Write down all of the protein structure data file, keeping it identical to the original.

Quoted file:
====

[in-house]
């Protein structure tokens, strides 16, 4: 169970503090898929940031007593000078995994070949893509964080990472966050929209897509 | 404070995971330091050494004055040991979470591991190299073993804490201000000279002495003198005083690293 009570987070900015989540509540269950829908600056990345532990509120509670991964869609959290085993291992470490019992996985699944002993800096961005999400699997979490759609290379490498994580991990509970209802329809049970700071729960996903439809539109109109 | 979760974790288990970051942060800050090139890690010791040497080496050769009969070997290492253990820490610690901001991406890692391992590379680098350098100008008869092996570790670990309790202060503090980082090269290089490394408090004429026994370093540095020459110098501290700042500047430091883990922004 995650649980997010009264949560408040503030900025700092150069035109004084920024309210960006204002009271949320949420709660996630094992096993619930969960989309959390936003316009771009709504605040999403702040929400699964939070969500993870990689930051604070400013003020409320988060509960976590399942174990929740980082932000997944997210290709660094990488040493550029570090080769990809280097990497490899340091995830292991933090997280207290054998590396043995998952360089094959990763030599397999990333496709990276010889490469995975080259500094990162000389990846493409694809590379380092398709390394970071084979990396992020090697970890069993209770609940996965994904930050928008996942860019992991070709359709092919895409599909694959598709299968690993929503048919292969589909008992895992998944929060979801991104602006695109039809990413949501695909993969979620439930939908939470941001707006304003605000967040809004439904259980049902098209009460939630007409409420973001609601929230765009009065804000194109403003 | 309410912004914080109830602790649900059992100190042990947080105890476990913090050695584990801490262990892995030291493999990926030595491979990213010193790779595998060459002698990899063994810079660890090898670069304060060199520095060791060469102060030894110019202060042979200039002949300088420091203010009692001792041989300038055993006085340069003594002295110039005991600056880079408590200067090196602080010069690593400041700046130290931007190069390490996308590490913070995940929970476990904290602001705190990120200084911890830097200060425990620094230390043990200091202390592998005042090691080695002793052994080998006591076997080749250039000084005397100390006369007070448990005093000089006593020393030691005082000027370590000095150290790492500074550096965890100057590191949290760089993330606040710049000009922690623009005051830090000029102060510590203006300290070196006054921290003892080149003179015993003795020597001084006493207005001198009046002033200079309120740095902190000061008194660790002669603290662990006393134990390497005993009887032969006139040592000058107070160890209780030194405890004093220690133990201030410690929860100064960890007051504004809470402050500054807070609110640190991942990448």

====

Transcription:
[in-house]
């Protein structure tokens, strides 16, 4: 169970503090898929940031007593000078995994070949893509964080990472966050929209897509 | 404070995971330091050494004055040991979470591991190299073993804490201000000279002495003198005083690293 009570987070900015989540509540269950829908600056990345532990509120509670991964869609959290085993291992470490019992996985699944002993800096961005999400699997979490759609290379490498994580991990509970209802329809049970700071729960996903439809539109109109 | 979760974790288990970051942060800050090139890690010791040497080496050769009969070997290492253990820490610690901001991406890692391992590379680098350098100008008869092996570790670990309790202060503090980082090269290089490394408090004429026994370093540095020459110098501290700042500047430091883990922004 995650649980997010009264949560408040503030900025700092150069035109004084920024309210960006204002009271949320949420709660996630094992096993619930969960989309959390936003316009771009709504605040999403702040929400699964939070969500993870990689930051604070400013003020409320988060509960976590399942174990929740980082932000997944997210290709660094990488040493550029570090080769990809280097990497490899340091995830292991933090997280207290054998590396043995998952360089094959990763030599397999990333496709990276010889490469995975080259500094990162000389990846493409694809590379380092398709390394970071084979990396992020090697970890069993209770609940996965994904930050928008996942860019992991070709359709092919895409599909694959598709299968690993929503048919292969589909008992895992998944929060979801991104602006695109039809990413949501695909993969979620439930939908939470941001707006304003605000967040809004439904259980049902098209009460939630007409409420973001609601929230765009009065804000194109403003 | 309410912004914080109830602790649900059992100190042990947080105890476990913090050695584990801490262990892995030291493999990926030595491979990213010193790779595998060459002698990899063994810079660890090898670069304060060199520095060791060469102060030894110019202060042979200039002949300088420091203010009692001792041989300038055993006085340069003594002295110039005991600056880079408590200067090196602080010069690593400041700046130290931007190069390490996308590490913070995940929970476990904290602001705190990120200084911890830097200060425990620094230390043990200091202390592998005042090691080695002793052994080998006591076997080749250039000084005397100390006369007070448990005093000089006593020393030691005082000027370590000095150290790492500074550096965890100057590191949290760089993330606040710049000009922690623009005051830090000029102060510590203006300290070196006054921290003892080149003179015993003795020597001084006493207005001198009046002033200079309120740095902190000061008194660790002669603290662990006393134990390497005993009887032969006139040592000058107070160890209780030194405890004093220690133990201030410690929860100064960890007051504004809470402050500054807070609110640190991942990448």